Work on ensuring that all South African municipalities deliver better services will begin in earnest after the upcoming local government elections, President Jacob Zuma said in his Freedom Day speech on 27 April 2011.
Zuma pointed out that while the government has maintained a standard of service delivery from a national and provincial viewpoint, its performance at municipal level still lags behind.
“We have indeed done well in transforming governance in the national and provincial spheres,” he said. “However, our research has indicated that we have to do a lot more to improve the way local government works.”
Issues identified in the local government turnaround strategy adopted by Cabinet in November 2009 will be attended to after the elections, Zuma said.
The turnaround strategy states that the “government wants to turn around municipalities from struggling with failure to ones that are confident in their abilities to execute their service delivery mandates”.
South Africa’s 283 municipalities have a specific role of delivering basic services such as water, sanitation and refuse removal to communities, but many are found wanting.
Rural areas and informal settlements remain the most affected by poor delivery of basic services rather than townships and towns.
Community protests against municipalities’ poor performance are on the rise in the country.
A number of municipalities have been placed under administration in recent years for poor performance.
The uMsunduzi municipality in KwaZulu-Natal is the latest to be placed under administration, a process which sees the mayor and municipal manager being stripped of their executive powers and a team of financial experts appointed. This is done when a municipality is on the verge of financial collapse or has already collapsed.
Poor administration and financial management in municipalities are some of the problems that the government has to address.
Zuma noted that employing knowledgeable officials is key to helping municipalities, some of which are clearly in distress. “We have to ensure the appointment of qualified and experienced personnel...”
He pointed out that the government must ensure “the transparency of tender and procurement systems and also improve the levels of financial management and accountability”.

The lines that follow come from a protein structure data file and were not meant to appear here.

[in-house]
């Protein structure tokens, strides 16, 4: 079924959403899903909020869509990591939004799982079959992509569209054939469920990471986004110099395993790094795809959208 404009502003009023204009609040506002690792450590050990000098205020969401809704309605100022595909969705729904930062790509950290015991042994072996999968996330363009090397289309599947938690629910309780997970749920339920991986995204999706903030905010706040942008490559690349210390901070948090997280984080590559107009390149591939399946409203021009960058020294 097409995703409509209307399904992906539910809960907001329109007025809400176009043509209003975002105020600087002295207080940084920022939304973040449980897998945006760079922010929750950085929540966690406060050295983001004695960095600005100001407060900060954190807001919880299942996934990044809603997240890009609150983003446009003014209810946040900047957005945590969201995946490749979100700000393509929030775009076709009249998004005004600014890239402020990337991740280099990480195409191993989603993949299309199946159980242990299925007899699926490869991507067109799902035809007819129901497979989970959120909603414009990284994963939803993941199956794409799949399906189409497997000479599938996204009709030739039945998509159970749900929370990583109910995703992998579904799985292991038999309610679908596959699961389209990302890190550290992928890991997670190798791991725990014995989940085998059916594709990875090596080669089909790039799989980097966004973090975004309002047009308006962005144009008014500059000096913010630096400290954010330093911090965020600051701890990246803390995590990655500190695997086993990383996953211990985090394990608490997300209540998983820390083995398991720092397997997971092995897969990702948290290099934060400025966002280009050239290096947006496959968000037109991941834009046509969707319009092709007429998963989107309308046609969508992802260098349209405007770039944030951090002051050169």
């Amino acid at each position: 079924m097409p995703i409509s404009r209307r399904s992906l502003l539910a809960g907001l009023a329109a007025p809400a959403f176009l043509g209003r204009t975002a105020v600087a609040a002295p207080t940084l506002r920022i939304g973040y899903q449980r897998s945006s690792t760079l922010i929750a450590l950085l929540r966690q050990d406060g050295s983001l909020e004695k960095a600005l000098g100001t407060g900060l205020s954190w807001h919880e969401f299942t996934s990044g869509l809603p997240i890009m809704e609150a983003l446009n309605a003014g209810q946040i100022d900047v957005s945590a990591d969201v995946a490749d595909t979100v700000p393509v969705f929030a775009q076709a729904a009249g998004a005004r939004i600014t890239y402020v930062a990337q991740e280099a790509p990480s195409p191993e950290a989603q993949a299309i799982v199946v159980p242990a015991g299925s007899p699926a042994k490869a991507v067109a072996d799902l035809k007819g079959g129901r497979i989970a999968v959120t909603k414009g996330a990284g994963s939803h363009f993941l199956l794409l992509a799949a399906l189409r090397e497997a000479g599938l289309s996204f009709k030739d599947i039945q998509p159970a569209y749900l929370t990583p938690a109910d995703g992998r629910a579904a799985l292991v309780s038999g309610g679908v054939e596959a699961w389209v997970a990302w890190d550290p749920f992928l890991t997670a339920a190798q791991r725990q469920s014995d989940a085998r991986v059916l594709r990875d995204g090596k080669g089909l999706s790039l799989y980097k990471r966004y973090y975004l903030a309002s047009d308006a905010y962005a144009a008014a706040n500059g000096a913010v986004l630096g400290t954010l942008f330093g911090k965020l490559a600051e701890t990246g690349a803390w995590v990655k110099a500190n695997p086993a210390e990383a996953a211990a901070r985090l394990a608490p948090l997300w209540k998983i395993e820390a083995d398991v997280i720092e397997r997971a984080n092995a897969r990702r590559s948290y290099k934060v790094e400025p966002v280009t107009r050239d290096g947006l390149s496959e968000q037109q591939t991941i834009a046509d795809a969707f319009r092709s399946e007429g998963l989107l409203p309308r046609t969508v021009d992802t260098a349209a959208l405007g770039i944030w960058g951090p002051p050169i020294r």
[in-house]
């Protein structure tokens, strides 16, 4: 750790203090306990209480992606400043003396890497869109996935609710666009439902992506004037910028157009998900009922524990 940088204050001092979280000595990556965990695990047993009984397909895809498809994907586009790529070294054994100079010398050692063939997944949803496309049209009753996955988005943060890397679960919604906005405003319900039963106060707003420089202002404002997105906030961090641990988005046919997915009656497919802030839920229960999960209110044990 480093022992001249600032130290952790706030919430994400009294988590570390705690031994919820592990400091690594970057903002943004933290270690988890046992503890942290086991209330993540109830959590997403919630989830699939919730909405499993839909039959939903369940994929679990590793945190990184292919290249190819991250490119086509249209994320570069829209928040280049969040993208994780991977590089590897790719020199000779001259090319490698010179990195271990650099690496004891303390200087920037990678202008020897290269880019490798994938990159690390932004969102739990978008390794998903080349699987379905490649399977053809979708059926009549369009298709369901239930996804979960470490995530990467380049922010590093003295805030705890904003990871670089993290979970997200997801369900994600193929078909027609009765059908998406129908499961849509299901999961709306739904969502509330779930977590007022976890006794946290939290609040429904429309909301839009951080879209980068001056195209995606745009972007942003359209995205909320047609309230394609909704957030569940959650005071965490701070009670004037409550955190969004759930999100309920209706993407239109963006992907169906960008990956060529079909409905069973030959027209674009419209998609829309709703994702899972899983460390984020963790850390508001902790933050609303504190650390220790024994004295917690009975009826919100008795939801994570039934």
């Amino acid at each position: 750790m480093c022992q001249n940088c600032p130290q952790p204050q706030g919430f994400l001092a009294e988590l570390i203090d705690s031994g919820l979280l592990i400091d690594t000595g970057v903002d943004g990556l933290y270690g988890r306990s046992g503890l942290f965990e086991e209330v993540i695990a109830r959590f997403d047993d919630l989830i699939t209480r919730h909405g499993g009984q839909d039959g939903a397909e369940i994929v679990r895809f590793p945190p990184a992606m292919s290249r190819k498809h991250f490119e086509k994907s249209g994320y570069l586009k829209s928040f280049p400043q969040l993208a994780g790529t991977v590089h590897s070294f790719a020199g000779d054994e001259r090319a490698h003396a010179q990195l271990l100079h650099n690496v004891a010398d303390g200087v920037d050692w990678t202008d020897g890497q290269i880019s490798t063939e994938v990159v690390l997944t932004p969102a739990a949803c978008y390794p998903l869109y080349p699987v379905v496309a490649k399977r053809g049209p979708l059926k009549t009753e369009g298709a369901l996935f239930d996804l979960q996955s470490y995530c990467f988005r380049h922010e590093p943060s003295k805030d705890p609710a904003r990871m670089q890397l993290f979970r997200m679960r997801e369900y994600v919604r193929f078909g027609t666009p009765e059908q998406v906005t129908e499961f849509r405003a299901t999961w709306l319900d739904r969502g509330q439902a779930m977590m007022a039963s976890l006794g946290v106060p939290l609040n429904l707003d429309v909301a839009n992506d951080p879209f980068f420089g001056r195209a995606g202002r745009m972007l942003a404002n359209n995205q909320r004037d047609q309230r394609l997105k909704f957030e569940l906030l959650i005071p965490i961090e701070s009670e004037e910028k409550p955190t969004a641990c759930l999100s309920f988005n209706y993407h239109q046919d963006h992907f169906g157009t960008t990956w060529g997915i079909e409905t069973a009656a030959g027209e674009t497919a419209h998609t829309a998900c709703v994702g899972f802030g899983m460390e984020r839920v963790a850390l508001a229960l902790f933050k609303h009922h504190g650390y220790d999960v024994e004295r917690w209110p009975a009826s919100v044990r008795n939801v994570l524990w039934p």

“Together we must fix local government and make it work better.”
Political parties ruling municipalities are often accused of appointing officials based on their connections – a form of nepotism which hampers effective service delivery.
“The blurring of the lines between the political and administrative aspects of governance has tended to affect service delivery in the outgoing municipal administrations,” the president said.
There’s a need for finding ways to better manage the relations between councillors and municipal officials, he added.
An opportunity to elect local representatives
Zuma’s reflection of the status quo of municipalities comes at the time when campaigns for the local government elections are gaining momentum. Political parties are criss-crossing the country, lobbying communities to vote in their candidates as councillors.
South Africans will go to polls in less than three weeks from now – and the entire voting population has been urged to participate to ensure successful governance.
“On the 18th of May, we have an opportunity to take forward the transformation of local government, as we elect local government representatives,” said Zuma.
“We urge all South Africans to come out in great numbers to vote in the local government elections.”
Strides made since 1994
South Africa marked 17 years of democracy on 27 April. The country has achieved significant milestones in this period, Zuma said.
“Indeed we have done well as a country in only 17 years of freedom, but we know that many more South Africans still need water, electricity, sanitation, jobs and other basic necessities.”
Among the government’s successes, Zuma mentioned the provision of electricity to 84% of households compared to 36% in 1994. About 62% of homes had access to clean drinking water in 1994, but in 2011 at least 93% do, according to the president.